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The December 15, 2005 Issue Provided by System Dynamics Inc.
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Briefly Noted: Updates, Observations and Trends

Each month, we collect miscellaneous happenings, studies, trends or observations you might have missed. This month we feature a video blog for mobile videophones, mobile wireless wins for IPWireless, and lots more "video on the go".


User Generated Content: MyVideoBlog

Mobaila announced MyVideoBlog, a service for customers of mobile provider "3" Italia. The service allows users to create a video diary from their 3G mobile videophones by placing a video call to the short code 4380.

The service is a natural outgrowth of a trend Intel told us was important in the Spring of 2001. At our Broadband Home Summit Europe conference, the lights went on for us when Kerstin Schueler (Intel, Germany) talked about how "consumers will fuel the digital content spiral" with their photos, their music and their videos which are increasingly coming from their digital cameras, MP3 players and other consumer devices.


Broadband Wireless: There's More Than WiMAX

With all the emphasis on WiMAX development and its potential for providing mobile broadband wireless services, it is worth noting that non-WiMAX vendors have been getting a string of broadband wireless wins around the world. Examples of recent IPWireless wins include:

  • supplying equipment to Alcatel for netZAP's commercial expansion of its UMTS TD-CDMA Network in Jakarta. The network is scheduled for completion before year end with service going live in January 2006.
  • providing technology used in "Neltes tinklas", which launched their wireless broadband access network in Lithuania. It supports full mobility and data transfer speeds of up to 3 Mbps
  • powering the T-Mobile CZ network recently deployed in Prague.
  • IPMobile, which plans to introduce data communications services in Tokyo, Nagoya and Osaka in October of 2006, is basing them on UMTS TDD technology.

A Facelift for Video Services

After last year's Consumer Electronics Show, we wrote "What was big at CES? Our answer is the dawning of Video-on-the-Go". Many announcements this year have borne that out, including a raft during the past few months.

Video content sources and their means for getting to viewers keep expanding. A few of the latest include:

  • EchoStar recently launched its PocketDish portable video player. Their press releases concentrated on a comparison of their device with Apple's video iPod. Both have 30-Gigabyte hard drives and provide video, music and photo storage.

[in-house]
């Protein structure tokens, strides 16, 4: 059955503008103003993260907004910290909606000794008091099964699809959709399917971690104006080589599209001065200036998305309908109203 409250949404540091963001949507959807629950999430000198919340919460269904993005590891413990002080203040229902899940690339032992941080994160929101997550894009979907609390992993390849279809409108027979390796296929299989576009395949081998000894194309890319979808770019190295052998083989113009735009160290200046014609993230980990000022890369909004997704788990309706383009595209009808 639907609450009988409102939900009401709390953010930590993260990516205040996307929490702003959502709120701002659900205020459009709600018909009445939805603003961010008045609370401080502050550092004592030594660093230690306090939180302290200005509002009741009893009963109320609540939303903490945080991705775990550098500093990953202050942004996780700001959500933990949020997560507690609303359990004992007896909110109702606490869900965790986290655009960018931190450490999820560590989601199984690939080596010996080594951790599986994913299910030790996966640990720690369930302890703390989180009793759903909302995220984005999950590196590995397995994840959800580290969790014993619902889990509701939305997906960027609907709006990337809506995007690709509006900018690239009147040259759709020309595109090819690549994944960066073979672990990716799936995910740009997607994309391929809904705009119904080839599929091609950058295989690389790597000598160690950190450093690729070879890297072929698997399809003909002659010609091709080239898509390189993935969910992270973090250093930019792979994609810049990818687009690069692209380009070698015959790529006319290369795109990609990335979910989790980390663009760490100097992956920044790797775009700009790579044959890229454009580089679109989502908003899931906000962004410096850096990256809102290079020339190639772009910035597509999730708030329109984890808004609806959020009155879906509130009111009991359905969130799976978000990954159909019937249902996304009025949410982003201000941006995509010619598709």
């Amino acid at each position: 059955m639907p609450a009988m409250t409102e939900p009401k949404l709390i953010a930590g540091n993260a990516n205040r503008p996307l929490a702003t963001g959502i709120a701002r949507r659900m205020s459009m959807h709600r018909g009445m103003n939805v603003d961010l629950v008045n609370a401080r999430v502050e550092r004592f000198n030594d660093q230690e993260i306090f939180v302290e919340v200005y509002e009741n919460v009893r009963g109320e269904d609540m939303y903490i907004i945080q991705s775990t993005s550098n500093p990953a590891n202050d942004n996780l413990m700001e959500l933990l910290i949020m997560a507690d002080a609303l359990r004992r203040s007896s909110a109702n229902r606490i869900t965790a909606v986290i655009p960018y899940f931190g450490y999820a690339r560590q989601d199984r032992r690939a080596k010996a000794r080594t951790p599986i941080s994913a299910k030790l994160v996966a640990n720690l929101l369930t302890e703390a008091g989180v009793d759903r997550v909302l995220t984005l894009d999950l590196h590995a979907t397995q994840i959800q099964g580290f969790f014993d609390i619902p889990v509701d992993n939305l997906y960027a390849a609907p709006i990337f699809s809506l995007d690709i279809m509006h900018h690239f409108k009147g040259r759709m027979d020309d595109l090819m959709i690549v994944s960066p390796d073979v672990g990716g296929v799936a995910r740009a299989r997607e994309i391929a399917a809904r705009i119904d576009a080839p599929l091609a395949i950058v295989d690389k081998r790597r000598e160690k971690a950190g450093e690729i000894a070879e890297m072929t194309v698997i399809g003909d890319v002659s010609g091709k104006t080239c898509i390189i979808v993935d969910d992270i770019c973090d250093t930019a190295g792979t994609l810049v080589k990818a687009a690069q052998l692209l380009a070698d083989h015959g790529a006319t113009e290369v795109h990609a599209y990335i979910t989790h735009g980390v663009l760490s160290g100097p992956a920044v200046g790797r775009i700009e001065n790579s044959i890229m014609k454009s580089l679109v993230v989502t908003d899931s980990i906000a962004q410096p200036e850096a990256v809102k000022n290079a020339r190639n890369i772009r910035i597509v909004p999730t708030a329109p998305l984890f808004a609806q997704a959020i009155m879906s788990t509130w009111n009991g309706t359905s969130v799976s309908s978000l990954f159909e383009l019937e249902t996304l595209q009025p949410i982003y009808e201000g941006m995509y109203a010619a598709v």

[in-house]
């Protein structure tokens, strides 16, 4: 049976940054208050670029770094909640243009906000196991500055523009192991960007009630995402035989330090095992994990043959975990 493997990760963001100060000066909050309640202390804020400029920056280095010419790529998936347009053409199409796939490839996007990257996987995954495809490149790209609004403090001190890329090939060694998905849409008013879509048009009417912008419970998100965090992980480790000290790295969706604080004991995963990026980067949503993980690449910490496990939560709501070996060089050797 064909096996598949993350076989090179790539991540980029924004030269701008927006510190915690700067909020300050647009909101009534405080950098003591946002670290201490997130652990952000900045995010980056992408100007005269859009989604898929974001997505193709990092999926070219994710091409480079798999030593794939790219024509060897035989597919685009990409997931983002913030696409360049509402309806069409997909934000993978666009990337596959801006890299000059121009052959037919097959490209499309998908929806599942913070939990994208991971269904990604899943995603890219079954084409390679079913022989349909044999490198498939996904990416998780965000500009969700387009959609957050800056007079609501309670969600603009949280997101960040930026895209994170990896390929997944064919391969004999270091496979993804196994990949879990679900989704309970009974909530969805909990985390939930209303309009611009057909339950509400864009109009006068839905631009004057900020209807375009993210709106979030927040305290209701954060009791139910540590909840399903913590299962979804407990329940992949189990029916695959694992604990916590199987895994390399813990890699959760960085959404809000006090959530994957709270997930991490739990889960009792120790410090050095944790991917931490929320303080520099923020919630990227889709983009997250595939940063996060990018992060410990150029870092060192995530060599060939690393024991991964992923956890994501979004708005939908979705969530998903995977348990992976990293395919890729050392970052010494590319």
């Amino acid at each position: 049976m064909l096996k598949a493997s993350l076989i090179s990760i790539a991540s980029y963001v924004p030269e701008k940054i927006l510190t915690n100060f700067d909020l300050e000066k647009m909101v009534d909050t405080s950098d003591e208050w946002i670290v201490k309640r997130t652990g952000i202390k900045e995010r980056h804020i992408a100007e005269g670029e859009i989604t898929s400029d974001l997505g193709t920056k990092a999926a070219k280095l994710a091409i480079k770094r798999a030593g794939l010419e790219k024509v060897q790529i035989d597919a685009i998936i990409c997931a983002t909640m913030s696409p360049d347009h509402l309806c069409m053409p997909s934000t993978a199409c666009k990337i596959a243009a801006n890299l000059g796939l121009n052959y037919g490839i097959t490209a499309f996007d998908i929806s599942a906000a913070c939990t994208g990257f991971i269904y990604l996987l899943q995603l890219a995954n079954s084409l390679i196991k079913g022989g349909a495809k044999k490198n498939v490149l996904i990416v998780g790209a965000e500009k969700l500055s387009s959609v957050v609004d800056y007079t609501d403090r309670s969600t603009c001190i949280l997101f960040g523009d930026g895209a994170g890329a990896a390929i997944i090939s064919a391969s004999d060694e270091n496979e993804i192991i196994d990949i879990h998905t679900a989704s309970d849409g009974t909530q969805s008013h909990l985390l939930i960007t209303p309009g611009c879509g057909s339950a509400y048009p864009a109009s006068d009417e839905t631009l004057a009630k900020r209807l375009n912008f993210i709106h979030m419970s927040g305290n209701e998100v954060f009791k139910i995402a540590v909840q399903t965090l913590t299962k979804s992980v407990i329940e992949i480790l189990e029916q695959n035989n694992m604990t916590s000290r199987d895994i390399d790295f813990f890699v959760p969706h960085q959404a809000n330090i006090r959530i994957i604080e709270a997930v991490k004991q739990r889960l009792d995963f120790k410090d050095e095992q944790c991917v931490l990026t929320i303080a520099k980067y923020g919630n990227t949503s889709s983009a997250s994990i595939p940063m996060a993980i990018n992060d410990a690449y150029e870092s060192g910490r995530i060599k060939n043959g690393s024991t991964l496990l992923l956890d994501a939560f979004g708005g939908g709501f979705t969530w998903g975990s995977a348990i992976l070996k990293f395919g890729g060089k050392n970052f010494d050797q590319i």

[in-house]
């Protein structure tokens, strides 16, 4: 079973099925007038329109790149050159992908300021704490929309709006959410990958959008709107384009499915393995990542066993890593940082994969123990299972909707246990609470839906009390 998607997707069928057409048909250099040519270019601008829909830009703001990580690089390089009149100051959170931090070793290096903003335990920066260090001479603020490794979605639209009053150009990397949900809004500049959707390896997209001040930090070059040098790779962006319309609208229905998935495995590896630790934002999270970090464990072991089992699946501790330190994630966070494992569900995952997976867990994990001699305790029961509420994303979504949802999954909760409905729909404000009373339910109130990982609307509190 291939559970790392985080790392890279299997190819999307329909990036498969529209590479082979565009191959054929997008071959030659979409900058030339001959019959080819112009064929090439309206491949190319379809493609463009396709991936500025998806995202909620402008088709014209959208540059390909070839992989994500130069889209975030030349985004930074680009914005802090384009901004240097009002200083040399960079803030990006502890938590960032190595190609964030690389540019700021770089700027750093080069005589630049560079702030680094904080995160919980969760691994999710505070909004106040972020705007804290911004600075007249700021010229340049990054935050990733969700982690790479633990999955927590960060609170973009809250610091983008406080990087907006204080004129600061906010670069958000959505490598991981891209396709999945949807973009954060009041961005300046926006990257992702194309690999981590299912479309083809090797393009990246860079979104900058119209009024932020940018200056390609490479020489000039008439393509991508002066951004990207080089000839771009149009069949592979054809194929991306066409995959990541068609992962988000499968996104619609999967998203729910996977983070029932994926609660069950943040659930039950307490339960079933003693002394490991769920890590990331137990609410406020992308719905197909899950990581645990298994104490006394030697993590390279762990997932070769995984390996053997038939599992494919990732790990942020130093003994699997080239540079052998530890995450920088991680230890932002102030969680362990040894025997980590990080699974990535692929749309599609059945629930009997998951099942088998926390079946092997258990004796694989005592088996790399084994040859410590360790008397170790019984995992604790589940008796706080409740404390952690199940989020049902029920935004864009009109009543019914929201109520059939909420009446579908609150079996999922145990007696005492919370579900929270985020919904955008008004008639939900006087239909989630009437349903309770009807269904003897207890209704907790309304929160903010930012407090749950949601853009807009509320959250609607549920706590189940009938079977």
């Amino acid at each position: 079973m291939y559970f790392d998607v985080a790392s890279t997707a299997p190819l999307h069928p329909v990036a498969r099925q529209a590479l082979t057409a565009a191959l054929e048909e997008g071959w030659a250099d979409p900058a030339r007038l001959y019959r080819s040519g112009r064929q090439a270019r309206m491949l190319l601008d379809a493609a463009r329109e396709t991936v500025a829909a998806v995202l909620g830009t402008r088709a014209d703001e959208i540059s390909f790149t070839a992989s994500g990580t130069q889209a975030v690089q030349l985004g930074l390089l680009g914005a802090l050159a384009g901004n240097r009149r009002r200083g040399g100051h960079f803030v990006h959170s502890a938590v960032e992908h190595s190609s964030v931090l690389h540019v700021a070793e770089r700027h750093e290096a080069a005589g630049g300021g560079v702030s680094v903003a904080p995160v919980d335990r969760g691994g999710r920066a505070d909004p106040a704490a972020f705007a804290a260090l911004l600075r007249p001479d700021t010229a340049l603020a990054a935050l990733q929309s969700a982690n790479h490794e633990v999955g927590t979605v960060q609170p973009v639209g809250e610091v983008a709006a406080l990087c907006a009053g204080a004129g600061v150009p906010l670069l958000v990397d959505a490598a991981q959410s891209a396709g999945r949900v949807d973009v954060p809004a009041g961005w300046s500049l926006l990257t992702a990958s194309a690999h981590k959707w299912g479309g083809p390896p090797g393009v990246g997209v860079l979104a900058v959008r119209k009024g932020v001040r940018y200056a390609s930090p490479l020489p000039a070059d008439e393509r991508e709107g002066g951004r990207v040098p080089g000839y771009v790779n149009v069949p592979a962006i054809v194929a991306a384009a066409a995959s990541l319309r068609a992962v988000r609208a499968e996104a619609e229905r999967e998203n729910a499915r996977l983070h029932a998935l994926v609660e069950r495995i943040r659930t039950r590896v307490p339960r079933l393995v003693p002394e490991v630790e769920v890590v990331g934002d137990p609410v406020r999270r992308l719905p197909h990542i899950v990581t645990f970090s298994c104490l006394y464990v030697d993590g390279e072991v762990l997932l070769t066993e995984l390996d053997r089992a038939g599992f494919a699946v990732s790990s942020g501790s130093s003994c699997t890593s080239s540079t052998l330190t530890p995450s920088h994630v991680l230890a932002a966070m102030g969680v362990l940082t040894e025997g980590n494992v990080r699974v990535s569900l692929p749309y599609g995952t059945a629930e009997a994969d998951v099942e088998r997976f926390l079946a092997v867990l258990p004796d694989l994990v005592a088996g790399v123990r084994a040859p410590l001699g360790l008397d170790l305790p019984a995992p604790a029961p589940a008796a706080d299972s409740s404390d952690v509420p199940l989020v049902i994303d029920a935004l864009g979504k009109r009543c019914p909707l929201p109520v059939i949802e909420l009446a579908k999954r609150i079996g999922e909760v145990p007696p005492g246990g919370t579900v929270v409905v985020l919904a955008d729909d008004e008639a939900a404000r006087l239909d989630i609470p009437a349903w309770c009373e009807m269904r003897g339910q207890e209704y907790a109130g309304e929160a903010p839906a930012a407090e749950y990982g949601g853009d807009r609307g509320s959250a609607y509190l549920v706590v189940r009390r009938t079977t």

• TiVo, the maker of digital video recorders, announced a feature which lets TiVo owners watch recorded television shows on Apple's video iPods and on Sony's handheld PSP game machine. Previously TiVo had announced its release which allows users to transfer programs to PCs, DVD's, and portable video players that support Microsoft's mobile video format.
  • Maybe instead of skipping that commercial you want to view it? TiVo plans to offer an advertising search solution in Spring 2006. The new product will deliver targeted advertising to subscribers that want to view particular advertising categories like automotive, travel, telecommunications, and consumer packaged goods.
  • Movielink, a joint venture of five Hollywood studios to offer movies over the Internet, has signed a deal with Twentieth Century Fox, allowing it to offer movies from all major studios for the first time.
  • Lime, a media company devoted to lifestyle programs on subjects like organic food, hybrid cars and alternative medicine, has started a Web site featuring a collection of blogs, podcasts of radio shows and many video clips drawn from its TV programming via Wisdom Media Group. It is already sending text programming to mobile phones and will add video offerings shortly.
  • AOL made an arrangement with Brightcove of Cambridge, Mass. that will allow almost any producer of video content to distribute programming on its service and split revenue from advertising or fees. Users will find the programs through AOL's video search feature, which offers an index to video clips on the Web.
  • Verizon Wireless has agreed to use Qualcomm Inc.'s MediaFLO network to broadcast live TV to cell phones in about half of the markets already covered by its CDMA EV-DO high-speed wireless service. The service is set to launch commercially in late 2006.
  • NBC Universal has become the second network to sell television shows a la carte on Apple's online iTunes store. More than 300 episodes from about a dozen prime time, cable, late-night and classic TV shows are now available for $1.99 apiece, viewable on computers or downloadable on the latest, video-capable iPod.
  • Sprint Nextel announced a deal with vendor MSpot to offer full-length movie and TV downloads to mobile phone subscribers for a flat fee of $6.95 per month.